Bayer Healthcare’s Grants4Targets program was launched in 2009 as a way of bringing new participants and ideas into the drug discovery pipeline, especially in areas like cardiology, oncology, and gynecology, reported Khusru Asadullah, M.D., who serves as head of global biomarkers at Bayer. About a year ago, the program was broadened to include biomarkers explicitly.
This reflected the program’s initial success as a catalyst for drug discovery research, Bayer’s interest in the field of biomarkers, and the fact that some early applications concerned molecules that could conceivably represent both drug targets and biomarkers. Applications written purely from a biomarker perspective are now receiving funding, and Dr. Asadullah anticipates seeing many more of these proposals in the future.
While applications from all sources are permitted, the program is designed especially “to provide something of a door-opener for academic groups that may not have experience collaborating with big pharma,” Dr. Asadullah said.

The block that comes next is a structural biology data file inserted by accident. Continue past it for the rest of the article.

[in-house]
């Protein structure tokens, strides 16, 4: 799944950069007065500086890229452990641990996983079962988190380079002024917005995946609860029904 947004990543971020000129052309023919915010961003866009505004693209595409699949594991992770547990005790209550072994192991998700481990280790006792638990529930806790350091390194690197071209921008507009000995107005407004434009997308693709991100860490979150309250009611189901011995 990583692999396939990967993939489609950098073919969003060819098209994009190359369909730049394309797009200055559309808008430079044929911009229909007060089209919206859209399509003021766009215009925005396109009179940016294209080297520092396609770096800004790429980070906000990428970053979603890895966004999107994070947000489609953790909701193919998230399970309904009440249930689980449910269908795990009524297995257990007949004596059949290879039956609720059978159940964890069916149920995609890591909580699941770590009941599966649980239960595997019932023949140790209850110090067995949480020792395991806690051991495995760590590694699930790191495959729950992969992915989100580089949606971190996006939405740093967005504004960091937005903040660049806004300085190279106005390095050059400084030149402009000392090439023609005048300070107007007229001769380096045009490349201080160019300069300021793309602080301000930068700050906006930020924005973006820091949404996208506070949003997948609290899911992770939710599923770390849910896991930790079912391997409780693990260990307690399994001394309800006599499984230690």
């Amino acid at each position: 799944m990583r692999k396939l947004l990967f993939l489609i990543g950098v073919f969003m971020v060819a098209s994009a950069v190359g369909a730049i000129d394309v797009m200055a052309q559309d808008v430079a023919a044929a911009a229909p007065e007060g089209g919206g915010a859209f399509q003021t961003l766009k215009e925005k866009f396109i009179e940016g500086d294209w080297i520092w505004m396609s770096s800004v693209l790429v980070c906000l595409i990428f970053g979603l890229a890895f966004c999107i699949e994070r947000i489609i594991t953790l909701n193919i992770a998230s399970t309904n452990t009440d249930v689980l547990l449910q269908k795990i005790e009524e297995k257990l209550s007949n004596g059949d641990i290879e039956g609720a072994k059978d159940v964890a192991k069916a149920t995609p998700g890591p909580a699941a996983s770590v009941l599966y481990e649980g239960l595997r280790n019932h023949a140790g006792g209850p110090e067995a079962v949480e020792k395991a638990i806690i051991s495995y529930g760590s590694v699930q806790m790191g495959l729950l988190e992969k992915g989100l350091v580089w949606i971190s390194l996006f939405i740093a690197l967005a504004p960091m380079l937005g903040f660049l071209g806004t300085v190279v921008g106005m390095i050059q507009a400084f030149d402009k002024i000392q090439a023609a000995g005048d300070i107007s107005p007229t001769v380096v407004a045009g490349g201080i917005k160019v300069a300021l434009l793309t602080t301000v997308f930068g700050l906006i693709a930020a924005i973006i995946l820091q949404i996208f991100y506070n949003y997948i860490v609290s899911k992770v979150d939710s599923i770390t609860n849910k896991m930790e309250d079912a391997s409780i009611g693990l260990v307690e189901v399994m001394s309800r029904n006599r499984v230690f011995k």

Unusual features of the Grants4Targets program include the simple application, fast review process (about eight weeks from submission to decision), lack of intellectual property restrictions, and partnering of grant recipients with specific Bayer scientists.
According to Dr. Asadullah, many grant recipients consider the access to industry resources at least as valuable as the grant money itself. “We provide to every project an internal Bayer scientist as a kind of caretaker,” he said, “and we are trying to support the projects by giving advice, and sometimes even by providing data and running some experiments and applying technologies that might not be available at the academic site.”
Overall, the Grants4Targets has received about 600 applications to date and made 77 awards. While it is too early to expect many success stories from the biomarker side, one drug target project has already progressed to lead optimization at Bayer, and another is at the lead-generation stage.